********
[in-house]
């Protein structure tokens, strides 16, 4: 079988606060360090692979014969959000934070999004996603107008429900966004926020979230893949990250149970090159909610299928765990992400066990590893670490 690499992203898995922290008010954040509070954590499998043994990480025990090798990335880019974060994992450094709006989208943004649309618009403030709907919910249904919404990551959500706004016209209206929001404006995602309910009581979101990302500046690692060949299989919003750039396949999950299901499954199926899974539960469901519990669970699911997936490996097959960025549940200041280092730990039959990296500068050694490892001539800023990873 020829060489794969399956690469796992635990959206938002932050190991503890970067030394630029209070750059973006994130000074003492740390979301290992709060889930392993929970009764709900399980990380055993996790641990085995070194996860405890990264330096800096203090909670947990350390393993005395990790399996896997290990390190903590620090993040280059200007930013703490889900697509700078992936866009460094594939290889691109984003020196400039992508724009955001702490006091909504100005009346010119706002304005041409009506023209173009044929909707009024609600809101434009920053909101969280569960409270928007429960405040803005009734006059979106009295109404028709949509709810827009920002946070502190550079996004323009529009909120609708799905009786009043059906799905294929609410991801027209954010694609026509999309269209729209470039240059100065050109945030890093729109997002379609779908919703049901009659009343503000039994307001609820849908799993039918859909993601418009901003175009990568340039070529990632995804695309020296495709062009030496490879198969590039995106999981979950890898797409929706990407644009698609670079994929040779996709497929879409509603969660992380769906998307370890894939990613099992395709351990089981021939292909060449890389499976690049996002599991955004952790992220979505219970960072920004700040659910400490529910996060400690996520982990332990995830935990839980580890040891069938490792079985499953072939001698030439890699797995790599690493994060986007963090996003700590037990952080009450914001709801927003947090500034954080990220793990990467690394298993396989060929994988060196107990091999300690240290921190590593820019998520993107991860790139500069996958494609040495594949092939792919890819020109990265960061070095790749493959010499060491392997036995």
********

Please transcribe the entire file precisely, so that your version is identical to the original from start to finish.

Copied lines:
[in-house]
């Protein structure tokens, strides 16, 4: 079988606060360090692979014969959000934070999004996603107008429900966004926020979230893949990250149970090159909610299928765990992400066990590893670490 690499992203898995922290008010954040509070954590499998043994990480025990090798990335880019974060994992450094709006989208943004649309618009403030709907919910249904919404990551959500706004016209209206929001404006995602309910009581979101990302500046690692060949299989919003750039396949999950299901499954199926899974539960469901519990669970699911997936490996097959960025549940200041280092730990039959990296500068050694490892001539800023990873 020829060489794969399956690469796992635990959206938002932050190991503890970067030394630029209070750059973006994130000074003492740390979301290992709060889930392993929970009764709900399980990380055993996790641990085995070194996860405890990264330096800096203090909670947990350390393993005395990790399996896997290990390190903590620090993040280059200007930013703490889900697509700078992936866009460094594939290889691109984003020196400039992508724009955001702490006091909504100005009346010119706002304005041409009506023209173009044929909707009024609600809101434009920053909101969280569960409270928007429960405040803005009734006059979106009295109404028709949509709810827009920002946070502190550079996004323009529009909120609708799905009786009043059906799905294929609410991801027209954010694609026509999309269209729209470039240059100065050109945030890093729109997002379609779908919703049901009659009343503000039994307001609820849908799993039918859909993601418009901003175009990568340039070529990632995804695309020296495709062009030496490879198969590039995106999981979950890898797409929706990407644009698609670079994929040779996709497929879409509603969660992380769906998307370890894939990613099992395709351990089981021939292909060449890389499976690049996002599991955004952790992220979505219970960072920004700040659910400490529910996060400690996520982990332990995830935990839980580890040891069938490792079985499953072939001698030439890699797995790599690493994060986007963090996003700590037990952080009450914001709801927003947090500034954080990220793990990467690394298993396989060929994988060196107990091999300690240290921190590593820019998520993107991860790139500069996958494609040495594949092939792919890819020109990265960061070095790749493959010499060491392997036995």